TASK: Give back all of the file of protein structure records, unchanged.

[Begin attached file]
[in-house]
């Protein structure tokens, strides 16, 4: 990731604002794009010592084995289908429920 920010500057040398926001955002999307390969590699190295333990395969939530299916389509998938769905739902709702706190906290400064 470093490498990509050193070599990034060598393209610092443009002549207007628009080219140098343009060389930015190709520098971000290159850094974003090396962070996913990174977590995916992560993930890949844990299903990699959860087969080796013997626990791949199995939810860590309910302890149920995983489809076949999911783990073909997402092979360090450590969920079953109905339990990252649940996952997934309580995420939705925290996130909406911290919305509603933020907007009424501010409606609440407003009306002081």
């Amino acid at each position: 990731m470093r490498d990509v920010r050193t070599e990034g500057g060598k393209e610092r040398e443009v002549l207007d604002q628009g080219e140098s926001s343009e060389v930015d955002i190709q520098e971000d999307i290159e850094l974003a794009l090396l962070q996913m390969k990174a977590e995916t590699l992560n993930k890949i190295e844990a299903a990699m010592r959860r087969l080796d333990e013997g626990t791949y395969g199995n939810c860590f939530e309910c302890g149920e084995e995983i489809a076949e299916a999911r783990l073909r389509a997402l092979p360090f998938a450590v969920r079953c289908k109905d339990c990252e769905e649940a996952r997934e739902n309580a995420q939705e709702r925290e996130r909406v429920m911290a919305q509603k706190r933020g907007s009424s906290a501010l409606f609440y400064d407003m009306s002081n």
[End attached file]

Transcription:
[in-house]
């Protein structure tokens, strides 16, 4: 990731604002794009010592084995289908429920 920010500057040398926001955002999307390969590699190295333990395969939530299916389509998938769905739902709702706190906290400064 470093490498990509050193070599990034060598393209610092443009002549207007628009080219140098343009060389930015190709520098971000290159850094974003090396962070996913990174977590995916992560993930890949844990299903990699959860087969080796013997626990791949199995939810860590309910302890149920995983489809076949999911783990073909997402092979360090450590969920079953109905339990990252649940996952997934309580995420939705925290996130909406911290919305509603933020907007009424501010409606609440407003009306002081």
């Amino acid at each position: 990731m470093r490498d990509v920010r050193t070599e990034g500057g060598k393209e610092r040398e443009v002549l207007d604002q628009g080219e140098s926001s343009e060389v930015d955002i190709q520098e971000d999307i290159e850094l974003a794009l090396l962070q996913m390969k990174a977590e995916t590699l992560n993930k890949i190295e844990a299903a990699m010592r959860r087969l080796d333990e013997g626990t791949y395969g199995n939810c860590f939530e309910c302890g149920e084995e995983i489809a076949e299916a999911r783990l073909r389509a997402l092979p360090f998938a450590v969920r079953c289908k109905d339990c990252e769905e649940a996952r997934e739902n309580a995420q939705e709702r925290e996130r909406v429920m911290a919305q509603k706190r933020g907007s009424s906290a501010l409606f609440y400064d407003m009306s002081n």